Home > Essays > Learn Everywhere: a Progressive Idea Expropriated by NH’s Right Wing Anti-Public Education Commissioner.

Learn Everywhere: a Progressive Idea Expropriated by NH’s Right Wing Anti-Public Education Commissioner.

August 4, 2021

The notion of awarding academic credit for life experience is supported by most progressive educators who want to liberate children from the lockstep curricula that are often seen as pointless or unchallenging to students at the secondary level. But traditional thinkers have thus far rejected experiential learning because it challenges the normal framework of “schooling”: the framework that measures learning based on standardized test scores; the framework that insists on atomizing life experiences into non-overlapping compartments like “mathematics”, “social studies” “science” and “English”; the framework that sorts and selects winners and losers based on comparisons with age cohorts on the ability to learn abstract skills at a constant speed. 

For decades progressive educators have championed unconventional approaches to learning, ones that capitalize on the interests of students and reflect the reality that students mature at different rates intellectually as well as physically. Consequently, they advocate schooling that keep learning constant and time variable. Because of that mindset, progressive educators reject the current system that identifies students who perform well on pencil-and-paper tests designed to measure their ability to manipulate symbols as “gifted”. In identifying this group as “gifted” that are simultaneously labelling all other students, including many creative students and students with physical dexterity, as “ungifted”.  Progressive educators also decry the current arrangement whereby students the current system identifies as “slow learners” because they are not maturing at the same rate as their age peers are subjected to monotonous work designed to help them “catch up” so they can “succeed” on standardized test scores. And yet when these same students mature intellectually and find content that interests them, they make dramatic strides in learning, in some cases overtaking their age peers who were identified as “gifted” when they excelled on tests as kindergarten students. 

As one of those progressive educators, I was heartened to read Ethan DeWitt’s New Hampshire Bulletin article describing the roll out of the New Hampshire State Board’s Learn Everywhere initiative. The article provides this overview of the program:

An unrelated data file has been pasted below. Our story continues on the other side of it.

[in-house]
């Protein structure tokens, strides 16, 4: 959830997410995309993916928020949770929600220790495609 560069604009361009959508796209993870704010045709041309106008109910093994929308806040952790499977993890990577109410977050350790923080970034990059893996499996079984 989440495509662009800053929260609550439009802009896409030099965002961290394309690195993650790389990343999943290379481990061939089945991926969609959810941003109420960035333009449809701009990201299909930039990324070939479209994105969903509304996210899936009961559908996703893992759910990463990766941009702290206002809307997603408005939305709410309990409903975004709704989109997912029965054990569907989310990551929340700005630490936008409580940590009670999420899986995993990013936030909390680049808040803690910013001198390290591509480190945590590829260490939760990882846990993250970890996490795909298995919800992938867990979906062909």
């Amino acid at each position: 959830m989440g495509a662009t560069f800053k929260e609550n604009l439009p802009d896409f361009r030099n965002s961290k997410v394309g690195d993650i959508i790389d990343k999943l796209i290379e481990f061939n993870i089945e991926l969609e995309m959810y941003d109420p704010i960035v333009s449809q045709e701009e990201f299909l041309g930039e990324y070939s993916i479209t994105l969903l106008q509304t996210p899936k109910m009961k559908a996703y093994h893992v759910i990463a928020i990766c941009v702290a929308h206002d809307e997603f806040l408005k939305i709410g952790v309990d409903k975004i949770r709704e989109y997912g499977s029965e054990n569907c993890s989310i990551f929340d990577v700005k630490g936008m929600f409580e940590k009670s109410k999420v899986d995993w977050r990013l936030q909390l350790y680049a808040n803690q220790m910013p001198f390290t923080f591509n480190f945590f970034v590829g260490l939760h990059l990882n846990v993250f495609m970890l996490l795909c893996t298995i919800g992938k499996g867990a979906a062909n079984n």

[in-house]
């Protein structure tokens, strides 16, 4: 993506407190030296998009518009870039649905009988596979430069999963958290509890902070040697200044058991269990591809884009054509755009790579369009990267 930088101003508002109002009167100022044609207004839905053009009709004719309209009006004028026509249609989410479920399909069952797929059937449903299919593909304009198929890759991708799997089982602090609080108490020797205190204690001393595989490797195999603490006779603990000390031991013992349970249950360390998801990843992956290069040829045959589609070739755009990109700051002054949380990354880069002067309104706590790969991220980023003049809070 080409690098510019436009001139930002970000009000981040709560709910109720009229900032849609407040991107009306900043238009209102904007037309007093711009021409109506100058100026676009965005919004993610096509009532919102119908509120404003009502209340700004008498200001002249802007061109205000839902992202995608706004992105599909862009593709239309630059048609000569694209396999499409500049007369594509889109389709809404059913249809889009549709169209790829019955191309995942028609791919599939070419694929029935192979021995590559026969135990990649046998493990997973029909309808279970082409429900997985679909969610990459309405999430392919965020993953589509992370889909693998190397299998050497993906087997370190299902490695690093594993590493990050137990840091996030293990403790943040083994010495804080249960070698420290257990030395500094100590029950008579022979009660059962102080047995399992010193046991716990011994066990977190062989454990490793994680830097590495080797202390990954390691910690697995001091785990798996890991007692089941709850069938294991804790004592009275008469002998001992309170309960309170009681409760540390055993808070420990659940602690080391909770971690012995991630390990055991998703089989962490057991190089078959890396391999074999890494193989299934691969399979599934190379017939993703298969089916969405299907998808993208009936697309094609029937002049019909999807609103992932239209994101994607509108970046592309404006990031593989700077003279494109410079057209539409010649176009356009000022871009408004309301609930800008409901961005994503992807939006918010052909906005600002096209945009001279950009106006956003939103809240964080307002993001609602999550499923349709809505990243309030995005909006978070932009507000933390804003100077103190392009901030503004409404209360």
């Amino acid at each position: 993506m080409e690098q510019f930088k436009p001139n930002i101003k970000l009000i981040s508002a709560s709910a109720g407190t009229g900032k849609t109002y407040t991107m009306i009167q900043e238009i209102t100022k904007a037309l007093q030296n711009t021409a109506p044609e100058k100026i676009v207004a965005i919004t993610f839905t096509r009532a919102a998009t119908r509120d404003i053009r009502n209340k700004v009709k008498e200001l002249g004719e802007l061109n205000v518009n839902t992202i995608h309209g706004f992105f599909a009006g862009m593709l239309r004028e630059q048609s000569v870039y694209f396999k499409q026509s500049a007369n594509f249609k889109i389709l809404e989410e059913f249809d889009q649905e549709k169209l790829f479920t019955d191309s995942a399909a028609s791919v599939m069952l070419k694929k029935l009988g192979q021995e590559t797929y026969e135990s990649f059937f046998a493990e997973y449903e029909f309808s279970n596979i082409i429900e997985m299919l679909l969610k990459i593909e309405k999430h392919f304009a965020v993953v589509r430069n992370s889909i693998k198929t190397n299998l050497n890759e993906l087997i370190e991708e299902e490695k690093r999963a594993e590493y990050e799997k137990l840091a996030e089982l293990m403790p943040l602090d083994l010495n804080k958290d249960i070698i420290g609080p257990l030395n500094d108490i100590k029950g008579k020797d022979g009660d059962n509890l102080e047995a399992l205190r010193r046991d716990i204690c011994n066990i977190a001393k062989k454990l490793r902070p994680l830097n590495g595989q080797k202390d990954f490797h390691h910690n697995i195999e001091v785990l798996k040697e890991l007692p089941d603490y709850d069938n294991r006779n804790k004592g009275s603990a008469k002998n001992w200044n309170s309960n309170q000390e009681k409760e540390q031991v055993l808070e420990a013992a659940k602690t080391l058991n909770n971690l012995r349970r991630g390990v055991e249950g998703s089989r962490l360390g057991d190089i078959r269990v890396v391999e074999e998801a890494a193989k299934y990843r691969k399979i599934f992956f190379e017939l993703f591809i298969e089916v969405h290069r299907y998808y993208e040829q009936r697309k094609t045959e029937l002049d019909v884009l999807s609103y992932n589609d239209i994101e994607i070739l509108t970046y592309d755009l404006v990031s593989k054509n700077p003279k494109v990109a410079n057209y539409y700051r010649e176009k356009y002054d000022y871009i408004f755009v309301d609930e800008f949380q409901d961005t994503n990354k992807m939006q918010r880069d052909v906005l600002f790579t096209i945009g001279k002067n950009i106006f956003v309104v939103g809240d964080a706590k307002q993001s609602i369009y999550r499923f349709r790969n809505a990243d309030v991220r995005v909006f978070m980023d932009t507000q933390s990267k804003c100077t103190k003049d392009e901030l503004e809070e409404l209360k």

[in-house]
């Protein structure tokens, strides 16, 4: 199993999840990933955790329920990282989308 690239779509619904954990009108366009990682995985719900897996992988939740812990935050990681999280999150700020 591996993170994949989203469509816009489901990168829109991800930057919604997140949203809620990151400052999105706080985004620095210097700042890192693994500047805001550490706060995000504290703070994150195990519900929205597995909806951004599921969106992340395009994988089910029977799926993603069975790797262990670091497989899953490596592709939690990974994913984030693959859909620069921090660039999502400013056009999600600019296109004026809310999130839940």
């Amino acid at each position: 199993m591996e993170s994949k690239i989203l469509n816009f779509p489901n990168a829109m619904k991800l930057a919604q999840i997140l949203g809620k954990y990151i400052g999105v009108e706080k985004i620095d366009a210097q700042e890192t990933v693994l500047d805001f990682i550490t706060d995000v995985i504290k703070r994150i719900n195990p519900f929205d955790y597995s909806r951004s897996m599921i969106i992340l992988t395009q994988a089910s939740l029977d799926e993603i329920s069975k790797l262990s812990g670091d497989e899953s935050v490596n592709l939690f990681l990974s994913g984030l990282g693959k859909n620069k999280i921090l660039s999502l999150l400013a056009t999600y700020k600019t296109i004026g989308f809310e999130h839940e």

Learn Everywhere (is) a new state venture that allows public school students to sign up for approved programs outside of the classroom and receive public school credit.

Under the program, students who attend programs approved by the State Board of Education… can go to their schools and demonstrate that they have completed the out-of-school course. At that point, schools must accept the coursework for credit, freeing the public school student to opt out of the corresponding class in school and take a different class. 

Given that description, the program seems anodyne and uncontroversial. After all, if I took a summer course at a community college why shouldn’t I receive credit for it? Operation Running Start, a program that gives high school credit for students enrolled in community college courses, operates on the same premise, simultaneously awarding a high school and community college course. So… what’s the problem? 

School districts have complained that it takes away local control of the curriculum by mandating that schools accept credits approved by the State Board of Education. School choice advocates say the program is an opportunity for students to diversify their learning opportunities, without local red tape.

I am clearly not a fan of Frank Edelblut, the current State Commissioner in New Hampshire, an individual whose children never set foot in a public school and an individual who ran for Governor with the expressed agenda of eliminating or undercutting public schools. Nor do I support the current Governor’s decision to appoint Edelblut as State Education Commissioner, an appointment that came with an alleged promise to support Edelblut’s candidacy for Governor once Sununu sought a Senate seat. Nor do I support the New Hampshire GOP legislature’s recent bills that create Education Savings Accounts designed to facilitate the transfer of scarce state dollars away from public education to sectarian private schools, bills that our anti-public education Commissioner AND Governor Sununu supported. There are good reasons to be suspicious of Edelblut’s and Sununu’s intentions for introducing the “Learn Everywhere”, not the least of which is the probability that at some point they or their colleagues in the legislature will introduce a bill that calls for State money to “Follow the Child”. 

For me, the principle of awarding credit for out-of-school-experiences is more important than applying partisan thinking to every idea concocted by the GOP… because, as aptly observed in a quote attributed to writer Susan Mallery, “even a blind squirrel finds a nut sometimes”. Time to accept the statistical reality that three blind squirrels— Edelblut, Sununu, and the GOP legislators– are even MORE likely to uncover a nut! 

Categories: Essays Tags:
%d bloggers like this: